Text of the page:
Exploring Haida Gwaii - The Canadian Galapagos
Read time: 6 mins
For years, few outside of British Columbia were even aware, but after Prince William and Kate Middleton visited in 2016, Haida Gwaii has been popping up as a fabulous destination for travellers seeking a unique and remote destination with nearly mythical appeal.
Canada’s own version of the Galapagos Islands, this archipelago off B.C.’s coast formerly called the Queen Charlotte Islands, are far less-visited but are home to a wealth of wildlife. Six of the 10 native land mammals in the islands are subspecies that can’t be found anywhere else on the planet. That includes the pine marten, dusky shrew, shermine and the unique Haida Gwaii black bear – the only species of bear that inhabits the islands. The bears have lived here for centuries, thriving on a rich diet of salmon and hard-shelled intertidal creatures that have resulted in larger teeth and jaws as compared to their counterparts on the mainland.
In the waters that surround the islands, 20 species of whales and dolphins have been recorded. Humpback and grey whales’ spring migration routes pass through on the animals’ way north to their summer feeding grounds, while minke and orca whales, porpoise, harbour seals and Steller sea lions are regularly spotted. Fin, sei and other whale species can occasionally be seen, and there are nearly always bald eagles soaring in the skies above or perched among the trees, searching the water for their next meal.
Haida Gwaii is truly a wildlife lovers’ paradise, with creatures witnessed from the shore, the skies and the water. Think everything from excursions in small zodiac boats and sailing cruises to helicopter tours and forest treks. But there are also a host of other adventures to be had in this unspoiled archipelago, many of which bring opportunities to view animals along the way.
Witness the rare Haida Gwaii bears
The southern third of Haida Gwaii is a protected nature reserve that’s home to lush forests and distinct wildlife that includes the rare Haidi Gwaii black bear. There are multiple ways to glimpse them, including helicopter tours. You’ll be able to take in a bird’s eye view of this unspoiled, rugged wilderness filled with giant red cedars, Sitka spruce, centuries-old totem poles and the unique creatures that are sometimes seen strolling through the trees or along the shoreline. Your pilot guide will point out many of the other highlights here as well.
Treks through the lush forests, boating and sailing excursions, along with a host of other guided tours are available too, providing the unforgettable experience of witnessing these rare creatures in Haida Gwaii.
Paddle out in a sea kayak for close encounters with whales and other marine life
Orca and minke whales are commonly seen throughout the Gwaii Haanas, along with porpoises, dolphins harbour seals, Steller sea lions, sei, fin, and other whale species. For the most intimate experience, get out in the water by joining a guided kayak trip. The east side of the islands offer prime paddling, with the southeastern section a favourite with kayakers thanks to its secluded coves, multiple tiny islands, and sheltered shoreline.
The more adventurous may want to take a multi-day trip, paddling the nutrient rich waters watching for the minke, humpback and killer whales. You’ll also discover endless intertidal wonders, old growth forests, sea caves and even ancient Haida villages in the process. Seabird colonies, Stellar sea lions and seals are often glimpsed on route as well.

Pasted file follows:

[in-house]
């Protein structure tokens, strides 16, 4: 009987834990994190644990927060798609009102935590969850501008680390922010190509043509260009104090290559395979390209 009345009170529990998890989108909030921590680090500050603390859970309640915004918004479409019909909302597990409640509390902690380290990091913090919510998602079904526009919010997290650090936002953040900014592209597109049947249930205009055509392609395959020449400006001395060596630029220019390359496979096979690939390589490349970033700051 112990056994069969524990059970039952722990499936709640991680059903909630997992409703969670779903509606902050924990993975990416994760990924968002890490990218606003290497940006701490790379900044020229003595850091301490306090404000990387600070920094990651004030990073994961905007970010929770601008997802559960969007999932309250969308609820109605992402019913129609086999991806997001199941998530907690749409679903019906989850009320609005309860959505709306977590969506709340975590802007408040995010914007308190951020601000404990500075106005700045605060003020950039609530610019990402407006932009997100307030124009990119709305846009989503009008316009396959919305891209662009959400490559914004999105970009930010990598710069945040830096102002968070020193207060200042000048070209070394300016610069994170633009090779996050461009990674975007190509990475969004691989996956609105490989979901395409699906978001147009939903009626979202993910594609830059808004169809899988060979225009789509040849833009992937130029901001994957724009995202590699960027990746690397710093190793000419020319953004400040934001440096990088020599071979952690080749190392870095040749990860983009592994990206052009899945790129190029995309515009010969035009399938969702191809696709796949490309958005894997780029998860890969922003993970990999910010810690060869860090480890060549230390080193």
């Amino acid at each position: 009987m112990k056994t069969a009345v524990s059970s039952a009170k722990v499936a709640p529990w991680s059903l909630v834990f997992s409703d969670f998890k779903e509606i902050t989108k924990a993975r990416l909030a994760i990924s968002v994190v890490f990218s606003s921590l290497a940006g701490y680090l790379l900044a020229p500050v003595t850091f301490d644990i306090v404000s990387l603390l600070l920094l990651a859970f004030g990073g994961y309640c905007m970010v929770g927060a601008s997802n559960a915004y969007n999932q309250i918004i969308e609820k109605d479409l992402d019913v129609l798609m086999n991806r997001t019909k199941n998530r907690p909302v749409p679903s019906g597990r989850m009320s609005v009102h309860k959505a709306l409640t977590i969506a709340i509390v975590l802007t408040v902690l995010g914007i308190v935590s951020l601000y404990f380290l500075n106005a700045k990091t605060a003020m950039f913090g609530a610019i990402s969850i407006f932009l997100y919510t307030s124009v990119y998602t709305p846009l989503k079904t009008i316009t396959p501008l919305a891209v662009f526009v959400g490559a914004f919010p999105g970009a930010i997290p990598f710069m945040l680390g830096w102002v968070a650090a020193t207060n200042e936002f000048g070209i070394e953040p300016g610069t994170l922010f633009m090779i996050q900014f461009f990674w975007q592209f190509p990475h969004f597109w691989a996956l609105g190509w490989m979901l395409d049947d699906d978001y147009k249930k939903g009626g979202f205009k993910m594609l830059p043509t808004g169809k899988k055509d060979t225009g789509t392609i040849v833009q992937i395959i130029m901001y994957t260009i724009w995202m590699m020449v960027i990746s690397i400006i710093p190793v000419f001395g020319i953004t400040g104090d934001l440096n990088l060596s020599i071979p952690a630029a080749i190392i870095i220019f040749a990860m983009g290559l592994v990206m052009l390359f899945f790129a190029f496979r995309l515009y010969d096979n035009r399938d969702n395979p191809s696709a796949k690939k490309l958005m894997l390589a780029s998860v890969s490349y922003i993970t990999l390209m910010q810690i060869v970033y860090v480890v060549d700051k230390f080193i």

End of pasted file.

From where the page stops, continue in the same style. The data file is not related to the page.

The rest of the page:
Twice a day, the receding tide reveals all sorts of life, from mussels and periwinkle snails to chitons, limits and shore crabs that can be seen shuffling for cover. Look into the water, and If you lift up a clump of seaweed, you might discover that it’s served as the shelter for a young octopus waiting for the flood tide, while nudibranchs hide in the meadows of eelgrass. There are anemones in a variety of colours, schools of rockfish, leafy kelp forests and even giant pacific octopus.
Bring your binoculars to discover a birdwatchers’ paradise
The islands are the ultimate playground for birdwatchers, with some 1.5 million seabirds nesting along Haida Gwaii’s shores, about half of which can be found in Gwaii Haanas. There are the always impressive tufted and horned puffins, Cassin’s auklets, ancient murrelets, rhinoceros auklets, fork-tailed storm petrels, pigeon guillemots and ore. Bald eagles, Peale’s peregrine falcons, pelagic cormorants, common murres and black oystercatchers also nestle along the coast. Dozens of migrating birds take a break here during the spring and fall as well.
Bird watching is available throughout the year at Delkatla Wildife Sanctuary, which serves as the migratory home for approximately 140 various bird species. This chain of coastal wetlands is a critical feeding area during the spring and fall migration. You’ll find shoreline access viewpoints, viewing platforms, short walking paths and sandy beaches. Between late April and late May, you can see white-fronted geese, and in June and July, sandhills cranes feeding in the meadows. In fall and winter, green-winged teal and other ducks feed along the water’s edge.
That’s just the beginning, there are a wealth of birds that can be marveled at year-round from any one of the three accessible viewing towers. Stop by the Delkatla Nature Centre for more information, and to view the marine, wildlife and plant displays along with opportunities to purchase souvenirs and gifts, including local art.